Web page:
Blog: Don’t ever believe that if it rains, no one will show up.

Mavis Chan from Panda Express cuts the ribbon before the parade begins on Feb. 13. (Photo by George Liu/NWAW)

Organizers of the Chinatown/ID Lunar New Year Celebration, the CIDBIA, prayed that there would be no rain on Lunar New Year’s eve.

Is this realistic? Seattle is famous for drizzles.

Light rain did fall in the ID on Feb. 13 during the festival. However, it stopped during the inaugural children’s parade and native costume contest. You may call it a miracle.

No, the rain did not dampen the spirits of those who wanted to experience the Lunar New Year. The turnout was better than last year’s (even though last year’s was record-breaking), according to several businesses.

Yummy Bakery owner Sam Poon said that business was great. As late as 6 p.m., there were customers still walking into his bakery for goodies. Last year, the activity died down quietly at 4 p.m.

Last year, the crowd was mainly at King Street where the program and pavilion were.

This year, pedestrians were all over the ID.

At noon, I was standing around South Weller and Sixth Avenue South outside Uwajimaya. People were chasing the sound of the gongs and drums of the lion and dragon dance. Thousands of people watched the lion jump high to eat the  lettuce hanging outside Shanghai Garden Restaurant. I had never seen so many people on Sixth Avenue.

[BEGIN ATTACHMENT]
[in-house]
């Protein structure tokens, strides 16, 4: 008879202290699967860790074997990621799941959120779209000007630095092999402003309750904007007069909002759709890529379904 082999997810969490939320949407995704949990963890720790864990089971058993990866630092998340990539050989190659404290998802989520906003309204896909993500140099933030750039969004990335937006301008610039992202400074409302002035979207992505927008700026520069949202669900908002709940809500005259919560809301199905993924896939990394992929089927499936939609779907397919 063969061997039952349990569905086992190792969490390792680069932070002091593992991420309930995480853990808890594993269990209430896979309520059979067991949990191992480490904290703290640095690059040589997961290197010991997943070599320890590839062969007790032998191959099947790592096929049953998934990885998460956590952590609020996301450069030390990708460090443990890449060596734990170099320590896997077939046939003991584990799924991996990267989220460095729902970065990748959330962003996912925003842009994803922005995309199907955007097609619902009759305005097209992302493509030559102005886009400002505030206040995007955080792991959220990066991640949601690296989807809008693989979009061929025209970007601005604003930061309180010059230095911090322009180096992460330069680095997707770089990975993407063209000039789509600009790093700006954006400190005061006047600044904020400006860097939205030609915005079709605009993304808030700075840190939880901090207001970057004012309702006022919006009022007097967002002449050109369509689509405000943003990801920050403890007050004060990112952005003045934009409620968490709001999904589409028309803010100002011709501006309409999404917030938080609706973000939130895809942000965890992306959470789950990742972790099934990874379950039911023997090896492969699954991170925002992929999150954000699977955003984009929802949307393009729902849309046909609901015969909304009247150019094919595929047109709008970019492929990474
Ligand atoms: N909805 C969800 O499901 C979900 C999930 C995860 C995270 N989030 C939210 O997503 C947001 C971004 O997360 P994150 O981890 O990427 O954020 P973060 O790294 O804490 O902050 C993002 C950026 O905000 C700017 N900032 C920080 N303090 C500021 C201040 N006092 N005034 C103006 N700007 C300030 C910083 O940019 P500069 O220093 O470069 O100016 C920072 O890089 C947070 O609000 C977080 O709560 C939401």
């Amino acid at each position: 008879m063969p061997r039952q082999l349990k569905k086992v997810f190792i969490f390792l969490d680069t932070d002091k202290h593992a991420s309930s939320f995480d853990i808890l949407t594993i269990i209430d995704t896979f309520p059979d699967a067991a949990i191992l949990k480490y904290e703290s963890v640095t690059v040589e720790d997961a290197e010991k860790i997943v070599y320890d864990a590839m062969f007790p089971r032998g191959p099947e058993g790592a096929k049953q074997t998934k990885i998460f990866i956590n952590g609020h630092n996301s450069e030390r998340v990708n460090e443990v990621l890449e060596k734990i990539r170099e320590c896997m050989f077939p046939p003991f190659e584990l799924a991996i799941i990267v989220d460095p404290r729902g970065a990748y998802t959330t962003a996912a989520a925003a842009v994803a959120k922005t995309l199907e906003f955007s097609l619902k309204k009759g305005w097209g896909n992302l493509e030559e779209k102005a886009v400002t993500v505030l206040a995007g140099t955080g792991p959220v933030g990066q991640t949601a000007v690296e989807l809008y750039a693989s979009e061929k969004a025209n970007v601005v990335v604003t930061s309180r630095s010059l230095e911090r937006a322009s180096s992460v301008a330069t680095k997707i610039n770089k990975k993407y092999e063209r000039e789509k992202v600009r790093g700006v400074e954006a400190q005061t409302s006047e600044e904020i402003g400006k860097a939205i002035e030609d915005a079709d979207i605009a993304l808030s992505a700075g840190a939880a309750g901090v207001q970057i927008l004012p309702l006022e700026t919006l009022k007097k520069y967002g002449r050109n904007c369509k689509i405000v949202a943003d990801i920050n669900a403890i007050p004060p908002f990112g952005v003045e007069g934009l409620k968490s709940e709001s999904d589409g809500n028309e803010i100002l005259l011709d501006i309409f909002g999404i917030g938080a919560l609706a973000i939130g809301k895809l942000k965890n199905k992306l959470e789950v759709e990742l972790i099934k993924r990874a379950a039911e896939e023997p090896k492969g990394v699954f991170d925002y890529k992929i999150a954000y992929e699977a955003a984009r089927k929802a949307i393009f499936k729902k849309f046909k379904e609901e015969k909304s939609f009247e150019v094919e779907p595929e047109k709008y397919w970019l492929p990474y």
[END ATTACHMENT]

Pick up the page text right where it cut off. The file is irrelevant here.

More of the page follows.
Kids parade

Doing a kids’ show is filled with surprises. Wonderful surprises. Quite a few babies joined the parade. Moms had to carry the little ones. A few kids joined in the contest late. They went across Jackson Street and bought costumes. They were smiling when they dressed up.

I was touched by their joy and spirit.

What do you do when the kid screams on stage or refuses to leave? Have you seen a 2-year-old pose like a professional model with one leg behind and a hand on her waist?

What about a 4-year-old who only pays attention on what’s going on behind her and does not look at the audience in front?

Luckily, I was not one of the judges.

I was the emcee, and it was more challenging than I thought.

The truth is, kids do not listen to the master of ceremonies at all. How could I blame them when they were enjoying the moment and curious about the world around them? We did not have a rehearsal. Instructions were given to the parents and not the kids, who behaved as if they were lost in translation.

To move the kids from the left to the right side of the stage, I had to coerce and drag them. One of my jobs was to keep the program on time.

Even with 80 contestants, I did the whole show in 20 minutes, 10 minutes ahead of schedule, including announcing the three winners and 20 finalists. Contestants claimed their prizes and certificates at the Northwest Asian Weekly office afterward.

We like to thank all the parents and grandparents for doing a fine job in dressing their kids in fun and colorful costumes.

What held the kids together?

Maribeth Ellis, BIA executive director, bought us a rope so the kids could hold it and walk smoothly from the Northwest Asian Weekly office to the stage. It was about a half-block walk. Of course, the cops joined the parade by blocking the road for the children and adults to cross. And many volunteers helped in the parade. ♦

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